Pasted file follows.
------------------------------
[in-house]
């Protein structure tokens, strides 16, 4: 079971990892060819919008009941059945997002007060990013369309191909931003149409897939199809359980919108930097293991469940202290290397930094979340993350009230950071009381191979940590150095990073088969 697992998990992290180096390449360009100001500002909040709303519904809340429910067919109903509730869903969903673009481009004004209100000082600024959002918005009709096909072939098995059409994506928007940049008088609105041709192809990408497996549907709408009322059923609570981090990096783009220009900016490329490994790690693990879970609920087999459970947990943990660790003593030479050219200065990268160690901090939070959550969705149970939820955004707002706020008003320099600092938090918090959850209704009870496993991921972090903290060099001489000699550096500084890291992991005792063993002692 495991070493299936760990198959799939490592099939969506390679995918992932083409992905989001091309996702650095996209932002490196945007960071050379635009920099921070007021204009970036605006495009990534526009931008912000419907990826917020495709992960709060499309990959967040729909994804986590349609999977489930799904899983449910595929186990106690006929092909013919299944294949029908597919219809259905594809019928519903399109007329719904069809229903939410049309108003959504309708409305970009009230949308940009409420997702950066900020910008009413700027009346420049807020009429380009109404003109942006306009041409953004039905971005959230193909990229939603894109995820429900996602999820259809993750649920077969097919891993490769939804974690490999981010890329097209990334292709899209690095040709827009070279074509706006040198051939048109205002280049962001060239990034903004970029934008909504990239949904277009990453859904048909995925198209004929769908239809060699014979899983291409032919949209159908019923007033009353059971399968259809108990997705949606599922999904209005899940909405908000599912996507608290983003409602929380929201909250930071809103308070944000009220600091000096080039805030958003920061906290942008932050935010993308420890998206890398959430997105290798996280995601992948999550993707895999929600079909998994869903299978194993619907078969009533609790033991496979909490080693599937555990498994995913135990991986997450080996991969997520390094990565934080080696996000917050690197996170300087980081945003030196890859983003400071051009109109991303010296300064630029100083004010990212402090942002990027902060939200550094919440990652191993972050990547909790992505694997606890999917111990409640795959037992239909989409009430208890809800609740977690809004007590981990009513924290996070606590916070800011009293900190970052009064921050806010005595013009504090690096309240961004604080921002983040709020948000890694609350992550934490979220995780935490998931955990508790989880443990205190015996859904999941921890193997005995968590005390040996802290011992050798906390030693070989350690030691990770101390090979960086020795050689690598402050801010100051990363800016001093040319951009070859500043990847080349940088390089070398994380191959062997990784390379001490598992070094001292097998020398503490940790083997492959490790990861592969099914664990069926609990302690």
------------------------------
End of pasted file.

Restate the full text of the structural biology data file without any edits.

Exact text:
[in-house]
């Protein structure tokens, strides 16, 4: 079971990892060819919008009941059945997002007060990013369309191909931003149409897939199809359980919108930097293991469940202290290397930094979340993350009230950071009381191979940590150095990073088969 697992998990992290180096390449360009100001500002909040709303519904809340429910067919109903509730869903969903673009481009004004209100000082600024959002918005009709096909072939098995059409994506928007940049008088609105041709192809990408497996549907709408009322059923609570981090990096783009220009900016490329490994790690693990879970609920087999459970947990943990660790003593030479050219200065990268160690901090939070959550969705149970939820955004707002706020008003320099600092938090918090959850209704009870496993991921972090903290060099001489000699550096500084890291992991005792063993002692 495991070493299936760990198959799939490592099939969506390679995918992932083409992905989001091309996702650095996209932002490196945007960071050379635009920099921070007021204009970036605006495009990534526009931008912000419907990826917020495709992960709060499309990959967040729909994804986590349609999977489930799904899983449910595929186990106690006929092909013919299944294949029908597919219809259905594809019928519903399109007329719904069809229903939410049309108003959504309708409305970009009230949308940009409420997702950066900020910008009413700027009346420049807020009429380009109404003109942006306009041409953004039905971005959230193909990229939603894109995820429900996602999820259809993750649920077969097919891993490769939804974690490999981010890329097209990334292709899209690095040709827009070279074509706006040198051939048109205002280049962001060239990034903004970029934008909504990239949904277009990453859904048909995925198209004929769908239809060699014979899983291409032919949209159908019923007033009353059971399968259809108990997705949606599922999904209005899940909405908000599912996507608290983003409602929380929201909250930071809103308070944000009220600091000096080039805030958003920061906290942008932050935010993308420890998206890398959430997105290798996280995601992948999550993707895999929600079909998994869903299978194993619907078969009533609790033991496979909490080693599937555990498994995913135990991986997450080996991969997520390094990565934080080696996000917050690197996170300087980081945003030196890859983003400071051009109109991303010296300064630029100083004010990212402090942002990027902060939200550094919440990652191993972050990547909790992505694997606890999917111990409640795959037992239909989409009430208890809800609740977690809004007590981990009513924290996070606590916070800011009293900190970052009064921050806010005595013009504090690096309240961004604080921002983040709020948000890694609350992550934490979220995780935490998931955990508790989880443990205190015996859904999941921890193997005995968590005390040996802290011992050798906390030693070989350690030691990770101390090979960086020795050689690598402050801010100051990363800016001093040319951009070859500043990847080349940088390089070398994380191959062997990784390379001490598992070094001292097998020398503490940790083997492959490790990861592969099914664990069926609990302690």